Lab 3 Manual

Disaster Recovery with Zerto

Lab Duration: Approximately 90 minutes

Lab Skill level: Intermediate


In this lab you will use Zerto to protect your corporate web server from possible outages at your production datacenter. You have already configured a DR datacenter with VMware but currently nothing is running there, after you pair your two sites with the Zerto management interface you will start replication of your corporate web server to the DR site. After that you will use Zerto to move your VM to your DR datacenter to simulate a planned outage at your production datacenter, and then you will do a failover to the DR datacenter to simulate what the process is during a true disaster.


It is recommended that lab users have some familiarity with VMware vCloud Director, therefore Lab 0 – Intro to vCloud Director is recommended before taking any other labs. You will also need a basic understanding of VMware vSphere.

Tasks Include:

  • Pairing two sites
  • Delpoy Zerto Replication Appliances
  • Configure protection for our corporate web server
  • Preform a “move” from one datacenter to another
  • Preform a “failover” from one datacenter to another
  • Explore

For the best experience use a device with two monitors. Ideally you would use one screen for displaying this lab manual, and the other for the VMware View Desktop/vCloud Lab environment. If two monitors are not available, other suggestions include using an iPad or other tablet for the lab manual or working with another person and using their device for one thing and yours for the other. Printed lab manuals may be available if none of the above are possible.

Step 1 – Login and Lab Deployment

This lab will leverage VMware vCloud, in order to access the lab you will need to navigate to this URL:<username>/ (your username and password was in your welcome email) Login with the username and password assigned to you or your group.

Once logged in you will need to deploy the “Lab 3 – Disaster Recovery with Zerto” vApp, to do this click on the “Add vApp from Catalog” button. Next Select “Public Catalogs” from the “Look in:” drop down menu. You should now see a list of the available labs, Select the “Lab 2 – Protecting vSphere with Veeam” lab and click “Next”. You can now name the vApp if you would like or leave it at the default. The lease settings can be left alone. Click “Finish” to deploy your lab.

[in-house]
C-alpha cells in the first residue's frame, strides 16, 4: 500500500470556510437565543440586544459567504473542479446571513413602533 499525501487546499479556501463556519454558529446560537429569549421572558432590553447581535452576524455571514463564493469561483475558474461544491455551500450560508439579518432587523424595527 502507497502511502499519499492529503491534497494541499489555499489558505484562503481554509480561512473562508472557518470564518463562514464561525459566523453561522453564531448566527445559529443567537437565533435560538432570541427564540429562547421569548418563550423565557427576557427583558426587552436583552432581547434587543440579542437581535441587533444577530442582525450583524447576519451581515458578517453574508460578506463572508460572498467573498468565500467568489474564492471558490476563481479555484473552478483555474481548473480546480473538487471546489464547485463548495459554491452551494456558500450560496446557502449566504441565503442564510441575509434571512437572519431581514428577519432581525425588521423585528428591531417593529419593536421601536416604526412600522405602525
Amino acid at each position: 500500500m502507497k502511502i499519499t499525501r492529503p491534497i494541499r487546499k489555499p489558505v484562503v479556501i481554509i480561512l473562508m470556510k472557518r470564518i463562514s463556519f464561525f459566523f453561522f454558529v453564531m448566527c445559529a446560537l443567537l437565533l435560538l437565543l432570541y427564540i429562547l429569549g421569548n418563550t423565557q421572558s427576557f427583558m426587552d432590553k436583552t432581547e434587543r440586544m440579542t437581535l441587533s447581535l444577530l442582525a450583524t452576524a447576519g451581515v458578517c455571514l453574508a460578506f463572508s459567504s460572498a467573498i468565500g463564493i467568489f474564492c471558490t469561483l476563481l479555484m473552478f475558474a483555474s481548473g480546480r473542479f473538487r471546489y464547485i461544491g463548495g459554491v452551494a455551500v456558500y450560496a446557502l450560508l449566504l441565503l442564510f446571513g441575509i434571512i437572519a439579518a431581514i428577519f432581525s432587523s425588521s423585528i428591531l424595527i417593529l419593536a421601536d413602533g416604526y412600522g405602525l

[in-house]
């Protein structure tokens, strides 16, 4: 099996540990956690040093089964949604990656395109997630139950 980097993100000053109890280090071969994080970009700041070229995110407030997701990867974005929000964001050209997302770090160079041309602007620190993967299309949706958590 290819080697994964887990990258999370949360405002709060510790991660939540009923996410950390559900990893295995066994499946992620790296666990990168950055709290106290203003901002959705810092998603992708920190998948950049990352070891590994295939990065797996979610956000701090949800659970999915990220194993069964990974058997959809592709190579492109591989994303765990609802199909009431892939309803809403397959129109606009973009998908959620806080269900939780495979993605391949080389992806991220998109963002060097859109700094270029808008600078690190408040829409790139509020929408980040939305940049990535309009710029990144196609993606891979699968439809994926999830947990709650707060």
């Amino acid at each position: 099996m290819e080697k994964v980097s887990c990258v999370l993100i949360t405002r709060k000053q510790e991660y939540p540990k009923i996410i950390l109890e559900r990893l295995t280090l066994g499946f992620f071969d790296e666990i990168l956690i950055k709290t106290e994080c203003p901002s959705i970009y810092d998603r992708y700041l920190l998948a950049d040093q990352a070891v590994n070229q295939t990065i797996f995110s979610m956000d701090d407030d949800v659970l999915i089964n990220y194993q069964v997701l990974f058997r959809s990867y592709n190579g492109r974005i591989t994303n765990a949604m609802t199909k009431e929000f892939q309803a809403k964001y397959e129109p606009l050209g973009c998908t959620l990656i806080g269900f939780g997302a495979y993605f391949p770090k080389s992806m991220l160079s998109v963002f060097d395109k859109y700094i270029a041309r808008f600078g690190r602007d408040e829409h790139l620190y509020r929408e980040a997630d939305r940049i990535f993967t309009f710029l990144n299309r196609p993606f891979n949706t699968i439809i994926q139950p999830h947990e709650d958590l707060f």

vCloud Director will now deploy all of the virtual machines and networking components necessary for your lab. This process should not take more than 10 seconds. Please proceed to the next step.

Step 2 – Power Up your Lab

Once the lab has been provisioned it will be in a “Stopped” state, to power it up simply click the green play button on the vApp.

Because vCenter has many services to start, it will take about five minutes to fully boot up. We can review some lab info while we wait.

Step 3 – Lab Information and Setup

This lab is built on top of VMware vCloud Director. vCloud Director leverages VMware vSphere and adds a layer of abstraction so that resources can be offered to consumers through a self service interface, and without them needing knowledge of how those resources are configured on the backend.

This technology is the same thing you would get from a vCloud Powered VMware Service Provider, and can be leveraged for anything from test/dev environments to mission critical business applications.

This lab consists of several pieces: 1.) A Veeam Server – – Credentials: administrator / vmware1 2.) 2 ESXi 5.1 Servers – & – Credentials: root / vmware1 3.) A test VM — this is a virtual machine running inside of one of the ESXi hosts

How the lab works

At this point your lab should be getting close to finishing its boot process, before we start let’s take a minute and explain how you will interact with your lab. The ‘VeeamServer’ virtual machine will be where we spend all of our time in this lab. Because the lab is 100% isolated, the only way to access anything in your lab is through the VeeamServer console.

Vmware vCloud Director can be accessed from a VMware View desktop, or directly from your personal machine, as the URL is publicly accessible. However for best video performance, using the VMware View Desktop is  preferred. Check your welcome email for more information on how to access the View Desktops.

Step 4 – Opening the VeeamServer’s Console

Let’s first open up the vApp so that we can see our individual virtual machines. Click open on the vApp.

Next, click once on the VeeamServer VM, then click again on the console thumbnail. This will open the console of the VM. Click continue or accept on any SSL warnings. You may also need to allow popups in the browser.

NOTE: You will need to click “Allow” on the Remote Console plugin the first time that you open a console. It will appear at the bottom of the Internet explorer window at the same time that a popup box telling you to install it appears. YOU DO NOT need to install it, just click allow at the bottom as seen in the following screenshot.

Note: it can takes 3 attempts before the console will open due to popups and allowing the “Add on” to run, this will largely depend on if you are using a view desktop or if you are using your local machine.

Step 5 – Login to the Veeam Server

At this point you have the VeeamServer console open and probably see the Windows 2008 R2 “Press CTRL ALT Delete to login” screen. The best way to do that is to use the CTRL+ALT+DEL button in the top right corner of the console window. Find and use that button and then use administrator / vmware1 to login.


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